The survey is a staple in our society and dates all the way back to 1824, when it was first used to gauge the public’s interest for the upcoming presidential election. Since then, surveys have been used to perform research, measure the efficacy of certain people, and gauge levels of customer satisfaction. The last one there in particular is most relevant to ecommerce. Surveys provide key pieces of information that can reveal a lot about the customer experience with your store. As a result, you can incorporate feedback into your store’s operations and improve them, ultimately netting you a better brand and sales figures.
The Art of Survey Creation
The first thing you need to do before sending out customer surveys is choosing a platform that works best for you. There are a lot of options out there, so you have time to research and weigh in on each one. Try to find a survey system that can cater to your strengths and size. For instance, you don’t want to be stuck with a program designed for multi-national enterprises if you’re still in startup mode. You can also take a look at platforms’ design templates to see if their motifs and colors mesh with your brand. [click to continue…]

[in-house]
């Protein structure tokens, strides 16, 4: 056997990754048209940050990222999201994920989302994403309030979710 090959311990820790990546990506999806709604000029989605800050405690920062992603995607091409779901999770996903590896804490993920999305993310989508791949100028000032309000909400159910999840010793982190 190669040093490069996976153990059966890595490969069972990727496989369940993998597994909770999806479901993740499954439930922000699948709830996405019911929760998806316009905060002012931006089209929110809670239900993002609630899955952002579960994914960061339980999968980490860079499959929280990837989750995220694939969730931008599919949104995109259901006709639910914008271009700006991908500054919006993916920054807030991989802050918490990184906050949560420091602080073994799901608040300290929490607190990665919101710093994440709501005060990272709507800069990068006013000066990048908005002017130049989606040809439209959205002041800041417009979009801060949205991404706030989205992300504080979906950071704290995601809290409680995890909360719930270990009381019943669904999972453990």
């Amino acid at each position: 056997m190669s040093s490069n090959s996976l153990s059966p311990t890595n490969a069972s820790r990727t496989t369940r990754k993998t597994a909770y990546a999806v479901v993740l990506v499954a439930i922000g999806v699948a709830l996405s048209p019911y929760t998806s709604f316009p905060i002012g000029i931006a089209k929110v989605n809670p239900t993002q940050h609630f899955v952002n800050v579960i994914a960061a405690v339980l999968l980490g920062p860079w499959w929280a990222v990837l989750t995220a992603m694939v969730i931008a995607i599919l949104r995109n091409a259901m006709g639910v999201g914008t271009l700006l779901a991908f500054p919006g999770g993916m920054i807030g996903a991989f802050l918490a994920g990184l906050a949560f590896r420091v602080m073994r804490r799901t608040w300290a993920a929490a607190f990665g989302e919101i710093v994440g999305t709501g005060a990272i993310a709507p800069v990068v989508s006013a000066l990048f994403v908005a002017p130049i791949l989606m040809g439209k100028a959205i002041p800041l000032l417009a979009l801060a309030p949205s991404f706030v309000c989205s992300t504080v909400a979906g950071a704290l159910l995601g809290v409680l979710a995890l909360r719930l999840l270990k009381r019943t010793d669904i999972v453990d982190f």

We all know that men are from Mars and women are from Venus. Well, not literally, but males and females are very different types of people. Each gender has a different way of processing information, dealing with problems, and spending free time. You can even take this dichotomy and apply it to ecommerce since it turns out that men and women have different online shopping habits, as well. This factor is especially important if you run a store that sells products geared towards a specific gender. You can shape your store design and marketing strategy around gender habits and, in turn, see a larger response from your targeted audience. Here is how men and women are different when it comes to online shopping. [click to continue…]
If you have done research on marketing for ecommerce, chances are that you have run into the term retargeting. Say that a person went to your website, browsed some products, and failed to make a complete checkout. If you don’t make any further efforts to win the customer back, that lead is probably gone for good. Retargeting exists to give you a chance to get that lead back and successfully convert him or her. In a study conducted earlier this year, Criteo found that using retargeted ads for your site can raise your conversion rate by nearly 70 percent. This marketing technique is also great at further exposing your product lines. Retargeting is pretty powerful stuff that can help your bottom line in the long run. Here’s how retargeting can boost your ecommerce presence.
How Retargeting Works
Most standard retargeting systems work using Internet cookies, which are little pieces of data that store your online browsing habits, passwords, and other miscellaneous details. If you head to a site that employs retargeting, the retargeting program will put a cookie into your web browser folder and track what you do. So going back to the abandoned cart example, if you put some items into a cart and don’t make a proper checkout, the cookie will take note. [click to continue…]